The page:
Oh, and did I mention you can do this in around 10 minutes?

Bang out four sets of each movement and follow the reps prescribed on the video. Movements that are unilateral (working one side at a time) will require the prescribed number of reps on each side.

And please remember that while I’m a personal trainer, I don’t know you and your fabulously unique body! Always be mindful of which movements work for you and which don’t. If you have special concerns or considerations, feel free to book a complimentary call with me to see what would work best for your individual body.

Watch the Lengthen and Strengthen movements right here:

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full-body workout to improve posture and strengthen your body, activation workA few important things to note about your movements:

Lazy Downward Dogs: When pressing back into downward dog, really focus on pressing your chest towards the ground and your bum towards the sky. Think about making your spine as long as you possibly can and opening up your chest as much as possible. The closer your heels are to the ground, the deeper the hamstring stretch you’ll get. When you come to your “lazy” position, keep your core engaged as you hover your knees above the ground.

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4-Way Plank Lifts: Keep your hips in line with your body and your bellybutton pulled all the way back to your spine. Try to keep your hips as stable as possible as you lift one limb at a time. *You may do this on your forearms if it’s uncomfortable on your wrists.

Y Reaches: Stand tall and bring your shoulders up and back then set them down. Engage your core as you hinge at the hips. Keeping your shoulder blades slid down your back, raise your arms up overhead with palms facing one another into a Y position. Try not to let your shoulders creep up towards your ears! As you pull the elbows down, think about sliding those shoulder blades down even more. This should be felt in the middle of your back between your shoulder blades.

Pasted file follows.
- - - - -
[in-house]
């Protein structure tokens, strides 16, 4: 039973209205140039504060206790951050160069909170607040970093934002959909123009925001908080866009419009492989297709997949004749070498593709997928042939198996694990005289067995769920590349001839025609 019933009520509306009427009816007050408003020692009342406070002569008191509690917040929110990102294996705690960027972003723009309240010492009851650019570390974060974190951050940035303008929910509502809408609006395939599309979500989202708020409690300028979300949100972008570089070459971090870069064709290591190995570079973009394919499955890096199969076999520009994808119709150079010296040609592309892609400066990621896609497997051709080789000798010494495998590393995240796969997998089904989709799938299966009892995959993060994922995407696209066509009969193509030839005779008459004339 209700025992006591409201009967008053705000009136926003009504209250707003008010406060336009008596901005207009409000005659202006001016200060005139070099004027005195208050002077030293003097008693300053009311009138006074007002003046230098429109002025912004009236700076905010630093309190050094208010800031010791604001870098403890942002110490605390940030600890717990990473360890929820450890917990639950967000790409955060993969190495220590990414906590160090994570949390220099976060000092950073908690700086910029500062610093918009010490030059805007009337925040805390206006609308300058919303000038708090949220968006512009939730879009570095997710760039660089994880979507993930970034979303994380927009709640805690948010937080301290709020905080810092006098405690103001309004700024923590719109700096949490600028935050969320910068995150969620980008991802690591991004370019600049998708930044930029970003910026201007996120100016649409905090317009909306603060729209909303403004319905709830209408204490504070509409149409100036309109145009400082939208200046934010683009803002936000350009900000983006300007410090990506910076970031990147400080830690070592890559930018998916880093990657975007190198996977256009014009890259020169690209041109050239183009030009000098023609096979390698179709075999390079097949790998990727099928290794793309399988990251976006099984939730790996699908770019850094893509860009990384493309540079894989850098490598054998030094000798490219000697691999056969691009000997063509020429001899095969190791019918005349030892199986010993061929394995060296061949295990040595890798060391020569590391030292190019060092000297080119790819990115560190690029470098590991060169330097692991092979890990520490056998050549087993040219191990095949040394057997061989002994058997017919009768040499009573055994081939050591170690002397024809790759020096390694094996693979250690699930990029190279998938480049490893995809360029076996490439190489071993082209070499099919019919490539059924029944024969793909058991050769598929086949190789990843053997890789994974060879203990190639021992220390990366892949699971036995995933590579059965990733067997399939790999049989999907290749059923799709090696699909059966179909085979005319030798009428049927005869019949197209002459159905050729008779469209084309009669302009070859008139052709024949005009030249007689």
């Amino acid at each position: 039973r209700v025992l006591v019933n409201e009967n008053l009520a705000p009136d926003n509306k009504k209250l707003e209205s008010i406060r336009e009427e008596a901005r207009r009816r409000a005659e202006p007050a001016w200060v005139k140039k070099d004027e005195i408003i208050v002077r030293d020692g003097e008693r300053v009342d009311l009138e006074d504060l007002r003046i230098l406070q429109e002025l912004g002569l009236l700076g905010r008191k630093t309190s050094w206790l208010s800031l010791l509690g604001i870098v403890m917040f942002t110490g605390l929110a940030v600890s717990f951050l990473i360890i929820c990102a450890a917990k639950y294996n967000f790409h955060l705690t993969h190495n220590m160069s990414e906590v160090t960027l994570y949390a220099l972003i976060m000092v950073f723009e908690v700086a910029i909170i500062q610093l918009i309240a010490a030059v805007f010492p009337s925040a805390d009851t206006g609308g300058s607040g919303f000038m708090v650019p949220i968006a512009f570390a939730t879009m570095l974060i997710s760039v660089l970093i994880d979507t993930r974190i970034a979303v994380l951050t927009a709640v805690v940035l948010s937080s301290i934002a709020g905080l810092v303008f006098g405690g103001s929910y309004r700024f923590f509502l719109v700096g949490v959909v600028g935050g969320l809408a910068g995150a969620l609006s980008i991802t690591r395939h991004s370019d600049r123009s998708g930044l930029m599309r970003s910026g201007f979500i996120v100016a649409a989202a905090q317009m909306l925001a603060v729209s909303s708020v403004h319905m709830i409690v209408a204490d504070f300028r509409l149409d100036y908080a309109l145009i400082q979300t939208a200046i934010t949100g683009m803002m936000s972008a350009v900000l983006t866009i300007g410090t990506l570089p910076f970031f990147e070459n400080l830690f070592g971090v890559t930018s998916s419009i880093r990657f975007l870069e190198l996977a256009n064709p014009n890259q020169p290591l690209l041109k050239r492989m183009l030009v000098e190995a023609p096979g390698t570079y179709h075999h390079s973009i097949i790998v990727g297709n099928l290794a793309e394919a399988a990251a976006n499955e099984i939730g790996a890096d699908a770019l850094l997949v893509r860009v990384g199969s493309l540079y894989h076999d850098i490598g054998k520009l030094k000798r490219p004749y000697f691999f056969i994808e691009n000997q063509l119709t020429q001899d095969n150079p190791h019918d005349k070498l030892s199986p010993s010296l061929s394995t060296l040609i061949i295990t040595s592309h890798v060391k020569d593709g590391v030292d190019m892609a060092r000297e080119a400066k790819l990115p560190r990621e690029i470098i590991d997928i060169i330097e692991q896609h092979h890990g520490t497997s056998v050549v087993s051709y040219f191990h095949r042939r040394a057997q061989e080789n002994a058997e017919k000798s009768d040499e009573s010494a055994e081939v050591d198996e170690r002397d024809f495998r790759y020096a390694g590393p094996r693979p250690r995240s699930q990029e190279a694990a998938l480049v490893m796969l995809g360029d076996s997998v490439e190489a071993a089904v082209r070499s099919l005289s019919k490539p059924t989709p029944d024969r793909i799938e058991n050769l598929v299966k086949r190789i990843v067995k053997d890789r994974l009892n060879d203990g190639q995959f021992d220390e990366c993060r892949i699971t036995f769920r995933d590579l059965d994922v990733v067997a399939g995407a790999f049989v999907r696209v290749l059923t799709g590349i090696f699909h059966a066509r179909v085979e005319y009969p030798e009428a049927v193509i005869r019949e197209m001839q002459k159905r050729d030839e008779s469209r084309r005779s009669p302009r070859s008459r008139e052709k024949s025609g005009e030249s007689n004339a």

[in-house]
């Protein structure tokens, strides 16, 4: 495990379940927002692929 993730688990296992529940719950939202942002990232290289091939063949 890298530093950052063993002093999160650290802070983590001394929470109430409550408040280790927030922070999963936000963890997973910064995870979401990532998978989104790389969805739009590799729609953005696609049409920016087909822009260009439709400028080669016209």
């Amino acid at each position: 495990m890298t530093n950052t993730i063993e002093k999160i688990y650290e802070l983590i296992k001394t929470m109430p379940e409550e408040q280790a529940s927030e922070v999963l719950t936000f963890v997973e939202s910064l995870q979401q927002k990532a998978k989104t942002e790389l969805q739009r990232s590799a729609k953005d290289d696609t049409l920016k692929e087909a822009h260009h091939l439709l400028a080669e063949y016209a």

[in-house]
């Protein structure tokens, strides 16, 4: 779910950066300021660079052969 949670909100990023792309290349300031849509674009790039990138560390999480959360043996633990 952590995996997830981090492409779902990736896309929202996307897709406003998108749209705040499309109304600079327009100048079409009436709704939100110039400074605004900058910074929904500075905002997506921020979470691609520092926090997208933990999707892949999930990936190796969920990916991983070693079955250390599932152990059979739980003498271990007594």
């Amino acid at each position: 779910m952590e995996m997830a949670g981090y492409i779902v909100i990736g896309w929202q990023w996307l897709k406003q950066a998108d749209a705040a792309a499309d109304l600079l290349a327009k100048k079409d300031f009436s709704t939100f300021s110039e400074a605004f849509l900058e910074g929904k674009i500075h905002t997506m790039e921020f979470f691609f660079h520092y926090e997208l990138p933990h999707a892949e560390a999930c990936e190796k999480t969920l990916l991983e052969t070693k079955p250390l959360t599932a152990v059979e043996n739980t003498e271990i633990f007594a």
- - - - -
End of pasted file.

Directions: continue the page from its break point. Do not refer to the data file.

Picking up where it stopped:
Ballet Kicks: Stand tall with your chest proud and shoulders drawn back. Engage your core and take a slight hinge at the hips. Raise one leg back behind you and, while keeping the toe pointed, raise and lower your leg. Focus on using your glute to lift the leg and not the hamstring.

Finish with 5-10 minutes of stretching, focusing on the chest and hips, and you’ll be good to go!

What are some of your favourite ways to lengthen and strengthen your body after a day of sitting?

Showing 4 comments
  • Courtney Ferris
    Reply

    Thanks for the workout! Always looking for ways I can workout on-the-go!
    xx
    Courtney

    • Ariana
      Reply

      You’re welcome! I’m glad you liked it <3

  • Liz
    Reply

    I need to be doing these ballet kicks more! I have a resistance band I’m supposed to do them with for PT. Thanks for the reminder!

    • Ariana
      Reply

      You’re welcome! I hope you’ve managed to get a few in since you left this comment 😉